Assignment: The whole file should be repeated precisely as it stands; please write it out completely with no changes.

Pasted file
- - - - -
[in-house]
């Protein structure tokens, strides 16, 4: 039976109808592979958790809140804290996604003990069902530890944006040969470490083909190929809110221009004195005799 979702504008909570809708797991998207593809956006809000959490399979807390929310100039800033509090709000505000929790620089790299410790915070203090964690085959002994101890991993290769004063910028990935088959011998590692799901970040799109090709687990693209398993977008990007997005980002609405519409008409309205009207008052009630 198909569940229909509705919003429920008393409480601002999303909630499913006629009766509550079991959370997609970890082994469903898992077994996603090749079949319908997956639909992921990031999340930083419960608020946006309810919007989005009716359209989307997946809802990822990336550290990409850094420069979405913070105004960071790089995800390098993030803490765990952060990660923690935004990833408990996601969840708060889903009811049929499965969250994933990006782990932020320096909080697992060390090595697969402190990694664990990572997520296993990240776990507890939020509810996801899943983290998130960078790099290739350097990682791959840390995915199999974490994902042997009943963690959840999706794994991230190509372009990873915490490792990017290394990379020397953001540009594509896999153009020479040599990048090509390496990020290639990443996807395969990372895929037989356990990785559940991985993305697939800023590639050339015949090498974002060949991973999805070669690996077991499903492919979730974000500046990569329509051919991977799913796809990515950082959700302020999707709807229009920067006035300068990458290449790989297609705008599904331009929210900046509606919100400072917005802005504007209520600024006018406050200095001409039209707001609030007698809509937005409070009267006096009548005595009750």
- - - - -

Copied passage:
[in-house]
């Protein structure tokens, strides 16, 4: 039976109808592979958790809140804290996604003990069902530890944006040969470490083909190929809110221009004195005799 979702504008909570809708797991998207593809956006809000959490399979807390929310100039800033509090709000505000929790620089790299410790915070203090964690085959002994101890991993290769004063910028990935088959011998590692799901970040799109090709687990693209398993977008990007997005980002609405519409008409309205009207008052009630 198909569940229909509705919003429920008393409480601002999303909630499913006629009766509550079991959370997609970890082994469903898992077994996603090749079949319908997956639909992921990031999340930083419960608020946006309810919007989005009716359209989307997946809802990822990336550290990409850094420069979405913070105004960071790089995800390098993030803490765990952060990660923690935004990833408990996601969840708060889903009811049929499965969250994933990006782990932020320096909080697992060390090595697969402190990694664990990572997520296993990240776990507890939020509810996801899943983290998130960078790099290739350097990682791959840390995915199999974490994902042997009943963690959840999706794994991230190509372009990873915490490792990017290394990379020397953001540009594509896999153009020479040599990048090509390496990020290639990443996807395969990372895929037989356990990785559940991985993305697939800023590639050339015949090498974002060949991973999805070669690996077991499903492919979730974000500046990569329509051919991977799913796809990515950082959700302020999707709807229009920067006035300068990458290449790989297609705008599904331009929210900046509606919100400072917005802005504007209520600024006018406050200095001409039209707001609030007698809509937005409070009267006096009548005595009750």